Point Me to the Miles

Navigating the Path to Great Travel

Delta Takes a “Sky”Fall With Revenue-Based Changes

Well, I suppose I should adorn myself with sackcloth and ashes.  I might as well start mourning the death of the Delta SkyMiles program, though it’s been rumored for quite some time.

According to a Yahoo Finance press release, Delta will make some revenue-based changes to their award program, beginning next year.

“These changes are a result of considerable research that we’ve conducted including conversations with hundreds of customers, many of whom expressed a desire to see the Medallion program truly target our best customers,” said Jeff Robertson, vice president – SkyMiles. “Adding a revenue component to the SkyMiles Medallion program ensures that our most valued customers receive the best program benefits and a more exclusive experience.”

Evident in this statement is the fact that Delta (unfortunately) wants to transition to more controlled transparency.

For starters, the M fares (more premium coach fares) will no longer earn a 50% mileage bonus (redeemable and elite qualifying).

Even worse, Medallion elite qualification will be dependent on miles (or flights) flown AND the amount spent on flights, which Delta calls Medallion Qualifying Dollars (MQDs).

According to this model, here are the requirements for the various tiers for 2015 Medallion elite qualification will be as follows, with the current requirements emboldened:

  • Silver – $2,500 in Annual Spend + 25,000 Medallion Qualify Miles(MQMs) OR 30 Medallion Qualify Segments (MQSs)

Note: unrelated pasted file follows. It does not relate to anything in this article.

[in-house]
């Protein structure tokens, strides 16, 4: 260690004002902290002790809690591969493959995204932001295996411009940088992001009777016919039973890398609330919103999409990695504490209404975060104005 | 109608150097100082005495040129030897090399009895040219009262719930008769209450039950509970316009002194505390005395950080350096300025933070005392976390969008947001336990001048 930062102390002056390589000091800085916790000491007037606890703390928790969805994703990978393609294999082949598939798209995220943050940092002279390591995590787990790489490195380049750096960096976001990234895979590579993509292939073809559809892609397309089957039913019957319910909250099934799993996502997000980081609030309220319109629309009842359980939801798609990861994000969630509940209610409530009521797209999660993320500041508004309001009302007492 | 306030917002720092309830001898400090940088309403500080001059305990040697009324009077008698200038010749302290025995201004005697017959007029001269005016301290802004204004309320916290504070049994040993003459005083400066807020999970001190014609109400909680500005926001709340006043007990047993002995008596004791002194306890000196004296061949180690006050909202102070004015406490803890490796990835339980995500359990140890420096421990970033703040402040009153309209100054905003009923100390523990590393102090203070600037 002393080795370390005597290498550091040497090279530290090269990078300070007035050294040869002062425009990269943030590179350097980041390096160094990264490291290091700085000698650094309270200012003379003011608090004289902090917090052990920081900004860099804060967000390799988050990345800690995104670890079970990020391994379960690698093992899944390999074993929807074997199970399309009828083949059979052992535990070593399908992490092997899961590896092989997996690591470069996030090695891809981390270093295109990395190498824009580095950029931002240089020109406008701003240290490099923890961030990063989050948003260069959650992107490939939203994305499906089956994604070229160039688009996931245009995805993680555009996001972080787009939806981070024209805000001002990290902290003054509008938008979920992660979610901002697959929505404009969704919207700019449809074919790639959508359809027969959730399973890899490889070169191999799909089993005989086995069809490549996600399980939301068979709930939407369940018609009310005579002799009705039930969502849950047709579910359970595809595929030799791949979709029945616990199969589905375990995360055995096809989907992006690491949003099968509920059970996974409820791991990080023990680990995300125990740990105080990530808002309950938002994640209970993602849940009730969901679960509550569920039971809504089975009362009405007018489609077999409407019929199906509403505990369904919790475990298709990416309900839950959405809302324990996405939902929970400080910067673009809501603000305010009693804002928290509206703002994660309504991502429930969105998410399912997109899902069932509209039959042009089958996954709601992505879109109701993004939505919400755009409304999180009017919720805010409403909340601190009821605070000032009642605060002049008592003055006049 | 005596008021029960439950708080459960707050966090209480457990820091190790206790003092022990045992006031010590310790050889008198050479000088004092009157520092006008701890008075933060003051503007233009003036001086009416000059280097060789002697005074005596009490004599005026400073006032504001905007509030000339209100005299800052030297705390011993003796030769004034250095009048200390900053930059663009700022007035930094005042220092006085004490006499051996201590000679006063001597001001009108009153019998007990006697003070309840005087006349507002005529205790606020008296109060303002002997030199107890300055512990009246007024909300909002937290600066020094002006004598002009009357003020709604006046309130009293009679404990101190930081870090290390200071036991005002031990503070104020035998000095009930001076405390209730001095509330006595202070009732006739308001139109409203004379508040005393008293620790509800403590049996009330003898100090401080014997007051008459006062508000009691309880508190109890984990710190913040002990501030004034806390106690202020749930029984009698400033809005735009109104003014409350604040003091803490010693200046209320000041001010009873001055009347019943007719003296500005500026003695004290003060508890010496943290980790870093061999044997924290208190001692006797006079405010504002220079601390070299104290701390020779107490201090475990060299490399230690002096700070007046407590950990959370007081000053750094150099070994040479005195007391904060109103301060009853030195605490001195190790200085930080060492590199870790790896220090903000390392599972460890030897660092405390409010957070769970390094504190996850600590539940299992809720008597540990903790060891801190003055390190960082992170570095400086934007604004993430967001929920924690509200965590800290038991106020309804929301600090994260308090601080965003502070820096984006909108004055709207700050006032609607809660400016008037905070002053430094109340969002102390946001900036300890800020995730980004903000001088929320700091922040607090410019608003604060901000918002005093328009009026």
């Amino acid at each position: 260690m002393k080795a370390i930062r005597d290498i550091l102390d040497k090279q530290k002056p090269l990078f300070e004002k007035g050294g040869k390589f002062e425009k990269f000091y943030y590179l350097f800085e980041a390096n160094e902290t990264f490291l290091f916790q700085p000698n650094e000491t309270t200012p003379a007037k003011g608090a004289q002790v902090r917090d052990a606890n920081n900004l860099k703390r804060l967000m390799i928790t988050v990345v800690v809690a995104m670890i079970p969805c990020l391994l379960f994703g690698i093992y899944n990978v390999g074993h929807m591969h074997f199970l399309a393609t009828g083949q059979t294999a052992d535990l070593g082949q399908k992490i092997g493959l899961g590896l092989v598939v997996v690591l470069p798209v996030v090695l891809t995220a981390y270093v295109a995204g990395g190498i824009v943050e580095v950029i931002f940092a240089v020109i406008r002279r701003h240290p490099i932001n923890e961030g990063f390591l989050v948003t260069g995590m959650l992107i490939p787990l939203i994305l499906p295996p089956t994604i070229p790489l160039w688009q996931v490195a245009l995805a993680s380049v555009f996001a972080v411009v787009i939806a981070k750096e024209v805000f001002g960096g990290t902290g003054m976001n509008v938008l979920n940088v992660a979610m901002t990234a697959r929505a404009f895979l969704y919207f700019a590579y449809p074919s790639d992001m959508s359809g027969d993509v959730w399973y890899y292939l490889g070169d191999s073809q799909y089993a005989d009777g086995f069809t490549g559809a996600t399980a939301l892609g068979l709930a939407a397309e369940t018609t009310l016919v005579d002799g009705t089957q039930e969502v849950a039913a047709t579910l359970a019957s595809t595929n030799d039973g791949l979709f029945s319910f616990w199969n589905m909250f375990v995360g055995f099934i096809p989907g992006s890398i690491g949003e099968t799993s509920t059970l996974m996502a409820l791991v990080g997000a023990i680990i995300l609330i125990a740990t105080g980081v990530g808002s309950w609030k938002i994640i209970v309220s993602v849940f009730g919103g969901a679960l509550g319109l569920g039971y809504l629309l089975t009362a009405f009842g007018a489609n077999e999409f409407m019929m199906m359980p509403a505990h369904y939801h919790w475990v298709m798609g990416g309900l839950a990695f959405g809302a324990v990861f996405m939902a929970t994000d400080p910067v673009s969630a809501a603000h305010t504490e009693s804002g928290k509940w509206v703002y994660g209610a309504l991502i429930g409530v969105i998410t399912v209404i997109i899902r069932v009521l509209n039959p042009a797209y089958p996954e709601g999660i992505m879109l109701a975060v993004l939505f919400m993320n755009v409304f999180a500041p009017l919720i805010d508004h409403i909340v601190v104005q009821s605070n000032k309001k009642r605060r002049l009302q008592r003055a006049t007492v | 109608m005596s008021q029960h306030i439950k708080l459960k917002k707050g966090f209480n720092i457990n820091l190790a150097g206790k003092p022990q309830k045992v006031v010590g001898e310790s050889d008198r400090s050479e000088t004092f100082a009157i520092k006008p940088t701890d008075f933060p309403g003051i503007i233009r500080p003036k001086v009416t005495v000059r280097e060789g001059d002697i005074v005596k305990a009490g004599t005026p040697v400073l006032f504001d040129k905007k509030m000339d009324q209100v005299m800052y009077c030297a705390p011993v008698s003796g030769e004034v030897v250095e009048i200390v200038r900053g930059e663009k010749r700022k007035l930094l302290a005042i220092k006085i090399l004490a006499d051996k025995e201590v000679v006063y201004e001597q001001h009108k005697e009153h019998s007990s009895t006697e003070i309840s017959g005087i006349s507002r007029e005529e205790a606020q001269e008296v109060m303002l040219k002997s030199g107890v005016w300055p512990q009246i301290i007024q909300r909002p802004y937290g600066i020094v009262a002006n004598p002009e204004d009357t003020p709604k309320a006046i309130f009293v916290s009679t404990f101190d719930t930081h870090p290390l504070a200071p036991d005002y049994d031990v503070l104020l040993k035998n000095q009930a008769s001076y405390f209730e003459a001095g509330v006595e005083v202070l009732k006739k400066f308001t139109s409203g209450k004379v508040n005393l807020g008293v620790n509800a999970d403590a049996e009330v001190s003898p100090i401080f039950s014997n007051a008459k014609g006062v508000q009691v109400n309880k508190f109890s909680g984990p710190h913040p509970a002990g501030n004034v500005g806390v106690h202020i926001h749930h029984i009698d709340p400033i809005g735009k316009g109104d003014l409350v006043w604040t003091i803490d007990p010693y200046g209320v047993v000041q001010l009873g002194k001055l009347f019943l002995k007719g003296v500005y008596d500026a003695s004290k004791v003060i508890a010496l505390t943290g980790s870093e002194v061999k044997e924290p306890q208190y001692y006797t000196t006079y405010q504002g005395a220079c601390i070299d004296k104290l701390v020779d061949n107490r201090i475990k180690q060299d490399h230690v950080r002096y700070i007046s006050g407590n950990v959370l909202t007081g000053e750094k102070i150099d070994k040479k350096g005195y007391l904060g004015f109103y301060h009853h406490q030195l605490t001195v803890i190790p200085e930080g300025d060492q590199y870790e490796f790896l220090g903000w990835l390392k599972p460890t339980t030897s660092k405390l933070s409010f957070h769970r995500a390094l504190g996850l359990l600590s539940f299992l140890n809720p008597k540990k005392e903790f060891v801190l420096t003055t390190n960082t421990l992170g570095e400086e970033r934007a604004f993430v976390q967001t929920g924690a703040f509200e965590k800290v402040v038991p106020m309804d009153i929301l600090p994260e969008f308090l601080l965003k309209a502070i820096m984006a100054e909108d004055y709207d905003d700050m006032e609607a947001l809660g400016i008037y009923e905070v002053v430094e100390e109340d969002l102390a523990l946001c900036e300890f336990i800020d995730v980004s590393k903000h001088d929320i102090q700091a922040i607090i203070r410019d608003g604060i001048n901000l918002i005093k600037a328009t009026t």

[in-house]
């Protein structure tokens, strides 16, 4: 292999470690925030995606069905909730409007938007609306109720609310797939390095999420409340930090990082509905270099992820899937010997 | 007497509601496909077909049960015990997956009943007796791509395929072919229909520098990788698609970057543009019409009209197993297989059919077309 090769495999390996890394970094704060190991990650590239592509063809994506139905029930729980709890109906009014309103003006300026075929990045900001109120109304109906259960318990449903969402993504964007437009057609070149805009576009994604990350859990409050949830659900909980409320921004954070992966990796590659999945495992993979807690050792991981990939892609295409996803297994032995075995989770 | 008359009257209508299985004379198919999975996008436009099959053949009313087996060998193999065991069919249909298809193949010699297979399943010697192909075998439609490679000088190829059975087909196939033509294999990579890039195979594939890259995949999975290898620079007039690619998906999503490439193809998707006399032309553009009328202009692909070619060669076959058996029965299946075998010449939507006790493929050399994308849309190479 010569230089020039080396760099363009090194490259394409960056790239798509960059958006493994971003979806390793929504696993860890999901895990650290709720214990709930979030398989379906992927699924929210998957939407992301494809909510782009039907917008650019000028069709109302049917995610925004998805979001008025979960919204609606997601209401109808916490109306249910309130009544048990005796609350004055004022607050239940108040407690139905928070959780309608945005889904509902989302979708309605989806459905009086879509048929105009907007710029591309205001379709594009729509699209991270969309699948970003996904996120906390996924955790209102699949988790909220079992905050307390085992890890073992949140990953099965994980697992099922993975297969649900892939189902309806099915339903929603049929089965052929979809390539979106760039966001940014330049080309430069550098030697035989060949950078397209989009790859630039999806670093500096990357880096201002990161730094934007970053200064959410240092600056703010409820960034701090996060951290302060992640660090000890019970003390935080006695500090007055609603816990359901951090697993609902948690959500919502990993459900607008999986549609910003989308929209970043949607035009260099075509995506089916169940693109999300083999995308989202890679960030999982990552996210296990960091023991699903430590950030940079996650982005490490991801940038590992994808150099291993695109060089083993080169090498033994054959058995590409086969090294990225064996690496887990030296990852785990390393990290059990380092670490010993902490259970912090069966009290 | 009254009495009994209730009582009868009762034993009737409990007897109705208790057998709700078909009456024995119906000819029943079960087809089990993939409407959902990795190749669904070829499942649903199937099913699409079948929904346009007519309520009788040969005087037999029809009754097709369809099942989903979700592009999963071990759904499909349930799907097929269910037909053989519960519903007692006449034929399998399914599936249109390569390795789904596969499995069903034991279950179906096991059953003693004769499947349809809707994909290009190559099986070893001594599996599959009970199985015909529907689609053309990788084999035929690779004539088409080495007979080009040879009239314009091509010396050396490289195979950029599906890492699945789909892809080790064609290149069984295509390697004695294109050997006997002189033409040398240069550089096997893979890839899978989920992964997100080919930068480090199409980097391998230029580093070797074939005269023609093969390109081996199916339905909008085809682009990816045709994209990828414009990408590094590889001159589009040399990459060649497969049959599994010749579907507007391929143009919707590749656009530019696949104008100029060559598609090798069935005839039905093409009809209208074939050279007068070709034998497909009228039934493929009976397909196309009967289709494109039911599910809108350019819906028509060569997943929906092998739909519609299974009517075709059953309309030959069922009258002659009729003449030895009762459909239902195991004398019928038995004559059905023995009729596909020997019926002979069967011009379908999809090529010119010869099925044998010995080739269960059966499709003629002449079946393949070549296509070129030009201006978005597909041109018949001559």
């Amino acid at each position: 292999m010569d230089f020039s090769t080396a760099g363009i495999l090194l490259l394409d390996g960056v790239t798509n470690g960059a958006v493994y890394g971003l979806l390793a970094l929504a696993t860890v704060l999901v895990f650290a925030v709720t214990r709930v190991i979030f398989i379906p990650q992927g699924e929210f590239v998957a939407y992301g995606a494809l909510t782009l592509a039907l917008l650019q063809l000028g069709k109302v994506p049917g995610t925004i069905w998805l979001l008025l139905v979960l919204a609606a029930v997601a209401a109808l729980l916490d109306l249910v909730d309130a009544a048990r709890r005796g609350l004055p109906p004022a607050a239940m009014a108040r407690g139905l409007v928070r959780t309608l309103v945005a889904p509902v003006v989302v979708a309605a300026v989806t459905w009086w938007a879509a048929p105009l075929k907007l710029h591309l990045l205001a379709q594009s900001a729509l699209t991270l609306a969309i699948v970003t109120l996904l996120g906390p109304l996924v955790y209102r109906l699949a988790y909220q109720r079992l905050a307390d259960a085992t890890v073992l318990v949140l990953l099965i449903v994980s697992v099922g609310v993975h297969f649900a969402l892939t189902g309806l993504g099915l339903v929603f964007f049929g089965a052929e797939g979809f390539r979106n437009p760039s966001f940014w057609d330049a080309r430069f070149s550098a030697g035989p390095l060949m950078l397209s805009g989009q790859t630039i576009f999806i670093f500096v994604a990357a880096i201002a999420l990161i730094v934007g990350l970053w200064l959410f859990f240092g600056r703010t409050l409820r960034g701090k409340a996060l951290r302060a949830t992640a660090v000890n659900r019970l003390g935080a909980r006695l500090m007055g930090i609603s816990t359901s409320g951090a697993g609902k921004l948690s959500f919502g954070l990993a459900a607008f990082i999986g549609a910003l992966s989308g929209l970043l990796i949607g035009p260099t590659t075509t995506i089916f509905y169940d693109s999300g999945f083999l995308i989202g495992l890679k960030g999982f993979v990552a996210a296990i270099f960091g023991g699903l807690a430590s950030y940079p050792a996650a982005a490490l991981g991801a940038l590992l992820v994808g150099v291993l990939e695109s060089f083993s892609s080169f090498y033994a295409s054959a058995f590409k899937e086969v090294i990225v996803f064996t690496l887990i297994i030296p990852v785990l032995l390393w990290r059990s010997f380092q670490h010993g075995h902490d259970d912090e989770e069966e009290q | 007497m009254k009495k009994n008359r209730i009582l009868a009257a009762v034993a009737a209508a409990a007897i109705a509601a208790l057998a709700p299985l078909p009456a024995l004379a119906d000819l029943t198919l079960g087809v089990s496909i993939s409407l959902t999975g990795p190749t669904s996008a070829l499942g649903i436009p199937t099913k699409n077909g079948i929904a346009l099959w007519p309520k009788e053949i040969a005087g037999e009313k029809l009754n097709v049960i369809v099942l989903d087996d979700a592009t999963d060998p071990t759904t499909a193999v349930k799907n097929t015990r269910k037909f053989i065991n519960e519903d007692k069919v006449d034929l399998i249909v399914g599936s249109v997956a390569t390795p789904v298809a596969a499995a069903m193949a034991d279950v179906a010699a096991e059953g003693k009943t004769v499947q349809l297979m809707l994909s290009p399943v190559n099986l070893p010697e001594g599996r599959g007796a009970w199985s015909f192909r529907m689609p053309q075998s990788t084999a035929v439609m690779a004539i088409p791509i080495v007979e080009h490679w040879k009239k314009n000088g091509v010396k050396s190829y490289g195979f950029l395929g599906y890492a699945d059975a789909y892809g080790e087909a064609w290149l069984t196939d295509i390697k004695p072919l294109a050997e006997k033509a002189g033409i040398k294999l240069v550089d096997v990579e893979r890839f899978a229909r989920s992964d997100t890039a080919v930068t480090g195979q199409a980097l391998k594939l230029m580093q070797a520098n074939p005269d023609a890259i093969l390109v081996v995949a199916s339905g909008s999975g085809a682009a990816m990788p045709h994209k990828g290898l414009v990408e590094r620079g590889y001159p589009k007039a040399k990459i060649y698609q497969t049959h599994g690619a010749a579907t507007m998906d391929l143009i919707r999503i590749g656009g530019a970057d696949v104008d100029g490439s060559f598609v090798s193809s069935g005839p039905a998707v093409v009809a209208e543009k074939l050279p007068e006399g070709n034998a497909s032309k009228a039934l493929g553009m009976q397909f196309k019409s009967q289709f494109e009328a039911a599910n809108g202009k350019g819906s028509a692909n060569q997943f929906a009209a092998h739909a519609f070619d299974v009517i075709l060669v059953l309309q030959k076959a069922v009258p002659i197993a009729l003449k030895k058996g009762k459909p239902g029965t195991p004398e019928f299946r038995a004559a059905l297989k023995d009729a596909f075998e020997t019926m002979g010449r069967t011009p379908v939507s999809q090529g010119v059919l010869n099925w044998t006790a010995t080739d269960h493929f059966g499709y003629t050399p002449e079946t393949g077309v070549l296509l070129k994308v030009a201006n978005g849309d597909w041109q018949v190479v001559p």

• Gold – $5,000 Annual Spend + 50,000 Medallion Qualify Miles(MQMs) OR 60 Medallion Qualify Segments (MQSs)
  • Platinum – $7,500 in Annual Spend + 75,000 Medallion Qualify Miles(MQMs) OR 100 Medallion Qualify Segments (MQSs)
  • Diamond – $12,500 in Annual Spend + 75,000 Medallion Qualify Miles(MQMs) OR 100 Medallion Qualify Segments (MQSs)

While I do think having airline status is important, I am afraid they will make having status on Delta not worth the money it costs.  To put it in perspective, in maintaining Gold Medallion status this past year via about ~$3,000 on Delta flights and receiving a Delta Platinum AMEX sign-up bonus.

Under the newer model, earning/maintaining this status would have cost me nearly twice that. A lot to pay for considering my First Class upgrade percentage was a little above 50% in 2012, not to mention free checked bags, free Economy Comfort seats, and priority check-in and boarding.

And granted, more changes—particularly to SkyMiles redemptions, may come.

Of course, the one exclusion to these rules is to spend $25,000 on a co-branded American Express.  However, this is probably a bad idea, as it is best to diversify your miles, and SkyMiles are slightly lacking in value.

Even though Delta has finally made this information public, there are still some questions I have about this transition:

  1. Does Delta really expect this to increase business?  While a fair number of elite frequent fliers fly a particular airline only because their company has a contract with that airline, it seems to fair to say that they would retain about the same level of business.  Or even worse, a lot of elites like myself-who CHOOSE to be loyal to Delta will drop switch to a different airline.
  2. Will competitors look to scoop up such elite frequent fliers?  If say United offered me 1K or even Premier Platinum status to switch, I would be all in.
  3. In this revenue-based model, will tickets bought with vouchers earned for denied boarding not count toward your annual spend requirement?  If so, I might have to take a lot of red-eye flights between hub airports…..
  4. Given the $25k in co-branded credit card spend exception; is it conceivable that more Vanilla Rewards gift cards may be purchased in the coming year?

 

Head nod to The Pointsy Guy

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